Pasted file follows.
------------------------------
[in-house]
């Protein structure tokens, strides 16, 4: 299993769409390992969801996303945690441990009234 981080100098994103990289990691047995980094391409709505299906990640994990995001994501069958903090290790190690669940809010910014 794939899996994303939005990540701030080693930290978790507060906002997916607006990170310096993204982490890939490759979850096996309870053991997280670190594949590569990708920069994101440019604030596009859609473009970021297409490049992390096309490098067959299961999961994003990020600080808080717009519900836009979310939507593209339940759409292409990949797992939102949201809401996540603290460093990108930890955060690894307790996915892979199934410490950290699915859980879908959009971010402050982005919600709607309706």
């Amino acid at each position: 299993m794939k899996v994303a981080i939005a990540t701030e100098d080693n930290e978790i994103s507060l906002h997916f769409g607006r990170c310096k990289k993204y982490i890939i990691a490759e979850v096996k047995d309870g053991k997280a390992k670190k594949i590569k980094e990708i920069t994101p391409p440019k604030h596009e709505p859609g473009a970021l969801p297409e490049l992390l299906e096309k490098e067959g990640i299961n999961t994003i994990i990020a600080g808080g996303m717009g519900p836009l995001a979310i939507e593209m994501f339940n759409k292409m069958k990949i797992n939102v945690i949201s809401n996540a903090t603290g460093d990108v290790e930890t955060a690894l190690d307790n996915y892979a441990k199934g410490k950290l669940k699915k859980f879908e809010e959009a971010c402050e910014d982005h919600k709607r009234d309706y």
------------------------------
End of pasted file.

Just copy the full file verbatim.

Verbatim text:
[in-house]
């Protein structure tokens, strides 16, 4: 299993769409390992969801996303945690441990009234 981080100098994103990289990691047995980094391409709505299906990640994990995001994501069958903090290790190690669940809010910014 794939899996994303939005990540701030080693930290978790507060906002997916607006990170310096993204982490890939490759979850096996309870053991997280670190594949590569990708920069994101440019604030596009859609473009970021297409490049992390096309490098067959299961999961994003990020600080808080717009519900836009979310939507593209339940759409292409990949797992939102949201809401996540603290460093990108930890955060690894307790996915892979199934410490950290699915859980879908959009971010402050982005919600709607309706």
């Amino acid at each position: 299993m794939k899996v994303a981080i939005a990540t701030e100098d080693n930290e978790i994103s507060l906002h997916f769409g607006r990170c310096k990289k993204y982490i890939i990691a490759e979850v096996k047995d309870g053991k997280a390992k670190k594949i590569k980094e990708i920069t994101p391409p440019k604030h596009e709505p859609g473009a970021l969801p297409e490049l992390l299906e096309k490098e067959g990640i299961n999961t994003i994990i990020a600080g808080g996303m717009g519900p836009l995001a979310i939507e593209m994501f339940n759409k292409m069958k990949i797992n939102v945690i949201s809401n996540a903090t603290g460093d990108v290790e930890t955060a690894l190690d307790n996915y892979a441990k199934g410490k950290l669940k699915k859980f879908e809010e959009a971010c402050e910014d982005h919600k709607r009234d309706y």